One tip I read recently, for those of us who don't have a shredder, is to place woody (and especially "half-woody", such as sunflower) stems on concrete and "tenderise" them with a hammer.[Andy Mabbett]


9.Do bacteria die off once the compost is rotted?

Most bacteria will do what you say, including the most common bacterium in human waste (Escherichia coli (Genetics, Goodenough & Levine, ISBN 003 910174 6, p870) [Stewart Robert Hinsley]) Some will stay dormant for a long time, and others will form very resistant spores (such as Anthrax and Tetanus). The same thing is true of other micro-organisms (such as worms, fungi etc.), but the dormant form may be eggs, cysts or whatever. Most viruses cannot live for long outside living cells, but a few seem to survive for relatively long periods. For example, I believe that you need not worry about getting polio from compost heaps, despite the fact that UK sewage (such as fills our rivers and coastal waters) is riddled with it. The main causes for concern are parasites that both have a long-lived, resistant form and can cross-infect humans from domestic animals. There are not actually very many of these, which is fortunate. [Nick Maclaren]


10. Where can I get cheap worms from in bulk?

Try going to a fishing bait supplier and getting some "brandlings"? (Your local fishing tackle shop will normally stock them). You don't need many as they will soon breed and increase in number. I bought half a pint for an average domestic sized dustbin and this was more than enough. Each time I emptied the bin I kept some of the compost (and worms) as a starter for the next bin. [Steve Jennings]


11. Leaf Mould

I would appreciate any advice on how to make good leaf mould (beech, maple, chestnut). I am about to try mixing grass cuttings to try to accelerate decomposition and provide missing nitrogen. [Kevin Parrott]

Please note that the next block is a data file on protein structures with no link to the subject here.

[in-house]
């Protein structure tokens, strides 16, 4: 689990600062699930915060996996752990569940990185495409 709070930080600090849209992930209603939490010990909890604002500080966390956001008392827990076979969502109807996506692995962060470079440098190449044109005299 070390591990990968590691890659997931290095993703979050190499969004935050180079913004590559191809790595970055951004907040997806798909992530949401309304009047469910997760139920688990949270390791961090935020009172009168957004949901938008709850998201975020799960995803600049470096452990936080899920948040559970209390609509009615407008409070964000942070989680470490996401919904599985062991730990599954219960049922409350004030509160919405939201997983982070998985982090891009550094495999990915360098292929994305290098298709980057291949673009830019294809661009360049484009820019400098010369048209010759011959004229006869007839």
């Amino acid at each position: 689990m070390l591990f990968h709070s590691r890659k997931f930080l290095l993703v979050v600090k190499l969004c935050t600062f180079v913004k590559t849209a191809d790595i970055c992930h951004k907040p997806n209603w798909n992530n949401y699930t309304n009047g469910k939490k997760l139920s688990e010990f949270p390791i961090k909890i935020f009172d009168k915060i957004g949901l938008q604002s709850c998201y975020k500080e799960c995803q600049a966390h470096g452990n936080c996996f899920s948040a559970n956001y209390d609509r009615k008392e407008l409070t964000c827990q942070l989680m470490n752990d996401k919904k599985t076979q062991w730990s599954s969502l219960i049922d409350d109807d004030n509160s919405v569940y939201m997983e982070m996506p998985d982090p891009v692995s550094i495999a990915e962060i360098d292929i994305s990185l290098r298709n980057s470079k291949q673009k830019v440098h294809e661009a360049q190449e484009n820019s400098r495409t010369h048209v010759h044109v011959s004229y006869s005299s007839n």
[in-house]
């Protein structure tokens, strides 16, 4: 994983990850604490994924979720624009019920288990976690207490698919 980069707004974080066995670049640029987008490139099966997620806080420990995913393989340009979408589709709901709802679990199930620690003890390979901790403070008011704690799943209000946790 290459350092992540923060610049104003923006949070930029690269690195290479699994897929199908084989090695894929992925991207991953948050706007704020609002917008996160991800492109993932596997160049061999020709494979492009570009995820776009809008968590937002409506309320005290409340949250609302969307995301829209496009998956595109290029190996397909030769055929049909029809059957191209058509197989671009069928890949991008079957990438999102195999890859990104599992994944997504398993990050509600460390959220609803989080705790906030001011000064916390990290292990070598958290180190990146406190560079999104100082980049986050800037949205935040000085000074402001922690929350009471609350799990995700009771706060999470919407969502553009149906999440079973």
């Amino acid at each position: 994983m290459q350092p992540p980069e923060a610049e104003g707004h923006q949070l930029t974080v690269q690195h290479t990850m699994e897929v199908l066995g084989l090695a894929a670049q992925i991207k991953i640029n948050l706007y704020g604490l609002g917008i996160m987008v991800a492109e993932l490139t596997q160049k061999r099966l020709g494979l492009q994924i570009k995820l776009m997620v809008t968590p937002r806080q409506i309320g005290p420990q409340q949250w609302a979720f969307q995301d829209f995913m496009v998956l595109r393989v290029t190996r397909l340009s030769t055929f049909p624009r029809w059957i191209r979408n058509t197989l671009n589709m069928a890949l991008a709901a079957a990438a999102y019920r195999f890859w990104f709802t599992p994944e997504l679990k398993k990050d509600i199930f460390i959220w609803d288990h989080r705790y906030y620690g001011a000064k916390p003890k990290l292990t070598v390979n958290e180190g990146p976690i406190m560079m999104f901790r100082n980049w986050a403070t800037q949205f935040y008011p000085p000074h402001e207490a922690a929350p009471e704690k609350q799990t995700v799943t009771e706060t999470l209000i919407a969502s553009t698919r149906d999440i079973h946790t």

According to the RHS "Organic Gardening" book in it is recommended that the addition of some grass cutting will hasten decomposition. Chopping up the leaves also helps so picking up leaves with a lawn mower is an efficient method in more than one regard. Urine also helps but perhaps this should be supplied after dark or the neighbours might think it some sort of male territorial thing! [Mike L]

Monty Don is very keen on leaf mould and says to keep the pile of leaves wet. This is presumably only needed during the summer. Then the pile breaks down in a year or so instead of the usual 18-24 months. [Des Higgins]

Spinkle some ammonium sulphate onto the leaves as you make the heap. This will provide the extra nitrogen to speed up composting. You may have to turn the heap as the leaves tend to compact down. [John Fox]


12. Are tumblers any good?

I'd say they are good, but haven't been able to give them a fair trial as yet. The makers say that you can have compost ready in 3 weeks, which may be true in the summer months when temperatures are higher. Composting seems to take slightly longer in the autumn/winter, but seems to be progressing far faster than my usual heap, and is a lot less smelly! The autumn leaves I collected and threw in there are well on their way to being broken down, also thanks to the remarkable effects of urine on the heap, and thanks to a good soaking and scrunching up in water prior to adding to the tumbler. I'll let you know in the spring/early summer, how much faster composting takes place. Has anyone else out there used a tumbler? [Dr. Andrew McCaddon]


13.Can organic material be dug into the soil without first letting it rot?

I can remember an article in Gardeners World in which it was advocated that if you had very thick clay soil it could be improved by digging in straw, the rational being that as the straw broke down it left channels in the thick clay improving drainage and organic content at the same time. Contrary to popular belief, no nitrogen shortage was found. The soil bacteria converted inorganic nitrogen into cell protein during the decomposition of the straw which was released back into the soil as they subsequently died. [Phil Whitehead]

However, I would qualify this by pointing out that clay soil is probably very fertile so nitrogen deficiency probably wouldn't be a problem anyway. The improvement in soil condition alone justifies digging in straw.[Mike L]

Similar remarks apply to sandy soil, because it improves water retention, but you do have to watch out for the lack of nitrogen. What I do is to compost both kitchen waste and semi-woody or woody material, and dig the stuff in when the latter has started to break up. When I have dug up vegetables, I have often found that their roots are thickest in the half-rotted fibrous material. But remember that sandy soil in Cambridgeshire almost classifies as semi-desert :-) [Nick Maclaren]